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Wal-Mart Faces First Class Action for Equal Employment Benefits
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In the wake of the recent Supreme Court decision on same-sex marriages, a suit has been filed against Wal-Mart based upon its former refusal to provide health insurance benefits to same-sex couples.

Summary: In the wake of the recent Supreme Court decision on same-sex marriages, a suit has been filed against Wal-Mart based upon its former refusal to provide health insurance benefits to same-sex couples.

Wal-Mart Stores Inc. will have to deal with the first class action suit that demands equal employment benefits for married same-sex couples since their marriages were legalized by the United States Supreme Court in June, the National Law Journal reports.

  
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However, it is not clear whether Gibson, Dunn & Crutcher, a Los Angeles law firm associated with marriage equality litigation, will help Wal-Mart fight the claims, The firm was also Wal-Mart’s appellate partner in landmark workplace litigation.

Gibson Dunn has been Wal-Mart’s leading counsel for years. For example, the firm represented the chain in a 2011 U.S. Supreme Court win in which a class action was decertified because the court found a lack of sufficient common questions of law or fact.

President Obama announced his support for same-sex marriage.

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Theodore Olson, a partner with the firm, was co-counsel for the plaintiffs in Bostic v. Schaefer, which declared Virginia’s ban on same-sex marriages unconstitutional.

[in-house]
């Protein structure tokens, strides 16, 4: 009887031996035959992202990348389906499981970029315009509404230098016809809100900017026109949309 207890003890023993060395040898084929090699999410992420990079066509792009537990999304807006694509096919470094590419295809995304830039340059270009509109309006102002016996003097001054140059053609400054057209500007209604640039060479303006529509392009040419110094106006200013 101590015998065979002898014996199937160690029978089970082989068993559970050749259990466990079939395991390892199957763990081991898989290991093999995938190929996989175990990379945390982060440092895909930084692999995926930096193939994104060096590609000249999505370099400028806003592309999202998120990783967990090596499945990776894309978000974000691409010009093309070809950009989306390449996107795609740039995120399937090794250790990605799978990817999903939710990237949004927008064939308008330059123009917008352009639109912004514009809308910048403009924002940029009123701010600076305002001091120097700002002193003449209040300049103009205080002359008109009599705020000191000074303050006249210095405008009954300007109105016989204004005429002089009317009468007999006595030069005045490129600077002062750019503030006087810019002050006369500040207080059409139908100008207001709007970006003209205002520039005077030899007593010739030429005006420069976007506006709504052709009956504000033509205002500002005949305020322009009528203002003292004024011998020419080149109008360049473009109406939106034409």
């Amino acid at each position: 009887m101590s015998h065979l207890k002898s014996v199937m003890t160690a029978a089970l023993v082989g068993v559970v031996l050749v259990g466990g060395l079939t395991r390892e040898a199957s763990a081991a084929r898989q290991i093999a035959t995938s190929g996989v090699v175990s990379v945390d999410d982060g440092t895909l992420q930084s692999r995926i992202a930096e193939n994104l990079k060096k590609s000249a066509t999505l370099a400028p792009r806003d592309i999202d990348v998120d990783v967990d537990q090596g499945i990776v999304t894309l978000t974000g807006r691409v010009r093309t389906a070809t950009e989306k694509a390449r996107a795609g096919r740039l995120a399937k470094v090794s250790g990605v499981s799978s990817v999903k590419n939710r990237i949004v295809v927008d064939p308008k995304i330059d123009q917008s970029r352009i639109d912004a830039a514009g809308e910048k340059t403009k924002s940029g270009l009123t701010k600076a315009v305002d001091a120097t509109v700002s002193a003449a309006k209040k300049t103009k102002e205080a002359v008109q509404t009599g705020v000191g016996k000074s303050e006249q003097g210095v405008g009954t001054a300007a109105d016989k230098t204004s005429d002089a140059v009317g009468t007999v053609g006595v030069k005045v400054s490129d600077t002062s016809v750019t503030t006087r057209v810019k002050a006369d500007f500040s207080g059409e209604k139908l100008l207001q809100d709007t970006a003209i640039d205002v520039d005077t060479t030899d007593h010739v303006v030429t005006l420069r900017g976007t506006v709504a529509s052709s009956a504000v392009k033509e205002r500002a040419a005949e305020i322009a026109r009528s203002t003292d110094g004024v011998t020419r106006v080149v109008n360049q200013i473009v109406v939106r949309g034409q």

Olson

Olson



In Obergefell v. Hodges, the Supreme Court held that states must provide marriages licenses to same sex couples and that states must recognize same-sex marriages that were performed in other states. Gibson Dunn filed a brief on behalf of Kristen Perry, who challenged California’s prohibition against gay marriage, in that case. On Tuesday, Gay & Lesbian Advocates & Defenders (GLAD) and the Washington Lawyers’ Committee for Civil Rights and Urban Affairs filed a suit in Boston federal court, arguing that Wal-Mart violated Title VII of the federal Civil Rights Act because it discriminated against Jacqueline Cote, a Wal-Mart employee, because of her sex.

Additionally, the suit claims that Wal-Mart violated the Equal Pay Act and the Massachusetts Fair Employment Practices Law.

Wal-Mart spokesman Brian Nick said that there was not an attorney on the case at this time.

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Cote argues that she was denied health insurance for her wife, Diana “Dee” Smithson, when she applied for benefits during the open enrollment periods from 2008 to 2012.

Read about the Supreme Court ruling here.

Wal-Mart changed its policy in January 2014, but Cote claims that the couple had to shell out over $150,000 in medical expenses for Smithson’s ovarian cancer treatments. Since then, the amount has amassed to more than $175,000. According to Fortune, Smithson is now under hospice care.

Specifically, the lawsuit seeks an injunction against Wal-Mart, prohibiting it from denying spousal health insurance to the plaintiffs and others in similar situations. The suit also seeks damages and attorney fees and costs.

Allison Wright, a GLAD staff attorney, said, “This case is a perfect example of how [lesbian, gay, bisexual and transgendered people] are financially harmed by discriminatory policies.”

The Boston Globe added that Cote commented, “It’s definitely, without question in my mind, the right thing to do for me and my wife and for other people who have suffered in a similar fashion.”

Wal-Mart presently covers same-sex spouses and domestic partners for health insurance.

The Georgia Department of Natural Resources was sued for sexual discrimination.

Nick said, “We have not yet seen the details of the lawsuit and, out of respect for Ms. Cote, we are not going to comment other than to say our benefits coverage previous to the 2014 update was consistent with the law.”

Cote and Smithson were married in 2004, right after same-sex marriage was legalized in Massachusetts.

In September of 2014, GLAD filed a complaint with the Equal Opportunity Employment Commission on behalf of Cote. The EEOC found that the treatment of Cote was unlawful, and issued a right-to-sue letter in May.

Source: National Law Journal

Photo credit: glad.org, USA Today (Olson)



 

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